So, Chinese pop star Wang Lee Hom says his new album Heroes of Earth is “chinked-out.” We wondered if this phrasing would offend some people. “I don’t find ‘chink’ offensive,” one Chinese-American we polled said. “I think it’s stupid, but I think Wang Lee Hom is stupid.” Curiously, this person did seem to know a lot about Mr. Wang: “He’s actually American … upstate New York, Rochester about … went to Williams, Berklee School of Music … has studio in Boston … born 1976 … MVP of his high school baseball team … three years running … little brother at MIT.” We interrupted: “You are reading this from a website, right? Please say you are reading this from a website.” He said he wasn’t. We got freaked out and ended the conversation there. (But from the image attached to this post we can also assume that Wang also likes to ski … with 1980s hair and clothing.)
Wang was in Shanghai recently, you can watch a KTV-ready video of him signing autographs over at YouTube. There we also found out that Wang is not very good at speaking or reading Chinese — at least five years ago he wasn’t.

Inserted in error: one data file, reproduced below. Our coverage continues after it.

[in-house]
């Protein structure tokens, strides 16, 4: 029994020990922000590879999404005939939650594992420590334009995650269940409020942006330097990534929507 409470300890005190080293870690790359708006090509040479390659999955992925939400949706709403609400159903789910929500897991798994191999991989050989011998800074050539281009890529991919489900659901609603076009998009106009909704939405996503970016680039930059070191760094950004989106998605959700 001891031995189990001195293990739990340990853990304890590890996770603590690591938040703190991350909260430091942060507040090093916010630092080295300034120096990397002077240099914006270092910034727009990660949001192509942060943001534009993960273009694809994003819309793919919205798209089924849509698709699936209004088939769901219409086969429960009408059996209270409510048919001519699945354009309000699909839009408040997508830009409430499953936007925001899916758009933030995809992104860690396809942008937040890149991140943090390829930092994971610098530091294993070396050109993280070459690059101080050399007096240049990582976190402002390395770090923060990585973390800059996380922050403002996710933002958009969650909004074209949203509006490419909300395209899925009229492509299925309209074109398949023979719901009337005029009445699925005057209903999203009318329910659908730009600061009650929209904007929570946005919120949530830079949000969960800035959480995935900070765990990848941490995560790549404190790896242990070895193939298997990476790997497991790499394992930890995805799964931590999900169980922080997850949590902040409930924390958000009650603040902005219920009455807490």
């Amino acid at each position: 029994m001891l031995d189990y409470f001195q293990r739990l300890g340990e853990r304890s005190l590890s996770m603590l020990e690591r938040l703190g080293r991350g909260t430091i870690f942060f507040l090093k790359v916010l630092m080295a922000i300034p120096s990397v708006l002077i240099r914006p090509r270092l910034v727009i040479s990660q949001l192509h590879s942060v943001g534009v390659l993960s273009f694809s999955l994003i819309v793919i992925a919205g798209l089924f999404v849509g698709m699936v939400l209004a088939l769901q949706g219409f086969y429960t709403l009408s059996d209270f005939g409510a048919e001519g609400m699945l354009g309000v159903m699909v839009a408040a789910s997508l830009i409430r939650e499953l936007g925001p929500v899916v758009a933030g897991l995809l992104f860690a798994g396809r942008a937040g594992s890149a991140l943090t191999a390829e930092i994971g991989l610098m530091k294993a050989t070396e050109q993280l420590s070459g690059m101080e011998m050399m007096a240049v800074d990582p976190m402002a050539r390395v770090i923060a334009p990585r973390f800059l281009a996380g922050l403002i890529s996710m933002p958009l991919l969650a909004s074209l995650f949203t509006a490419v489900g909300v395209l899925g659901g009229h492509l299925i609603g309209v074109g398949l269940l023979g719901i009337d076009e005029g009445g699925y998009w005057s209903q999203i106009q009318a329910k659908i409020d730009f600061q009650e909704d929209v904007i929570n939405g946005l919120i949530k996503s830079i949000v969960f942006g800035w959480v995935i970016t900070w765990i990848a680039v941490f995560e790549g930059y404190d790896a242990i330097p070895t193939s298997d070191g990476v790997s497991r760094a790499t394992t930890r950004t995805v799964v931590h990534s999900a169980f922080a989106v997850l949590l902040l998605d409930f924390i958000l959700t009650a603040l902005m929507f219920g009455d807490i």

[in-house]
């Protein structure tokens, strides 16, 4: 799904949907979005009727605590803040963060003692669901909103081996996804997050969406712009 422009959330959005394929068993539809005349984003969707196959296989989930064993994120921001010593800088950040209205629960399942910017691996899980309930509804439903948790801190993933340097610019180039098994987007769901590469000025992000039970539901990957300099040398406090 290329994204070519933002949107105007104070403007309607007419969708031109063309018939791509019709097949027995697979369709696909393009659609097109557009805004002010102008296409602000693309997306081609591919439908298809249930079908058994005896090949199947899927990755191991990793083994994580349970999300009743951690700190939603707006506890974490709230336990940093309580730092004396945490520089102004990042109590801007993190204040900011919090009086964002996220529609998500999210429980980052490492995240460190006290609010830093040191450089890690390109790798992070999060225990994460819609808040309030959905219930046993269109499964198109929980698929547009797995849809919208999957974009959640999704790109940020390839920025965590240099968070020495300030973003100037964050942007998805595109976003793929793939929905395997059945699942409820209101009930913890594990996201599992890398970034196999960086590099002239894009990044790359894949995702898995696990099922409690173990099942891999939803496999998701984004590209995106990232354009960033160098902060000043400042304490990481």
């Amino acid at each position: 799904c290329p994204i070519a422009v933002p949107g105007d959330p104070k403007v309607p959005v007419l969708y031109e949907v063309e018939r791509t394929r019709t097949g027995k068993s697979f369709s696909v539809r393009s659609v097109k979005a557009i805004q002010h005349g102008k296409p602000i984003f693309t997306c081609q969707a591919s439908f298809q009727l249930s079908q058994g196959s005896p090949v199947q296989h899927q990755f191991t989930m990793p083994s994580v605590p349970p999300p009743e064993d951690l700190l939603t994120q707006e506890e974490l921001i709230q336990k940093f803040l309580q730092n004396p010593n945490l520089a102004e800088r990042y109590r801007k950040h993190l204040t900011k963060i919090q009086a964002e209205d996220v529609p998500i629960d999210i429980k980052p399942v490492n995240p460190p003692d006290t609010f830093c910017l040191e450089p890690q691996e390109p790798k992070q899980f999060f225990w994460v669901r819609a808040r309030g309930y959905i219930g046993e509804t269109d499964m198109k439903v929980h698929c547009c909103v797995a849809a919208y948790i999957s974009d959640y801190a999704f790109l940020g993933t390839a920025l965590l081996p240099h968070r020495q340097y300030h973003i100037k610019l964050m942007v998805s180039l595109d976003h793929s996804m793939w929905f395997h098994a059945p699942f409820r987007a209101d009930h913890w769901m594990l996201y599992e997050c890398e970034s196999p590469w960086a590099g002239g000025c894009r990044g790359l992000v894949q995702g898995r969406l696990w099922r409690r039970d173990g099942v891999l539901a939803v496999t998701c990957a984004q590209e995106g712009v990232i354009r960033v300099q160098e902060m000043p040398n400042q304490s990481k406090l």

By the way, here is Wang’s definition of “chinked-out”:
The term “chinked-out” comes from “chink,” which was used to put down Chinese people. “Chinked-out” turns the negative meaning of “chink” upside-down, and uses it as material to form a musical style.
Chinese pop music does not have a strong enough feature. Instead of imitating other countries’ popular songs, we can focus on developing our own sound, drawing from the rich resources that abound in Chinese culture. This is how the conception of “chinked-out” music came out.
Image from Shanghai Diaries.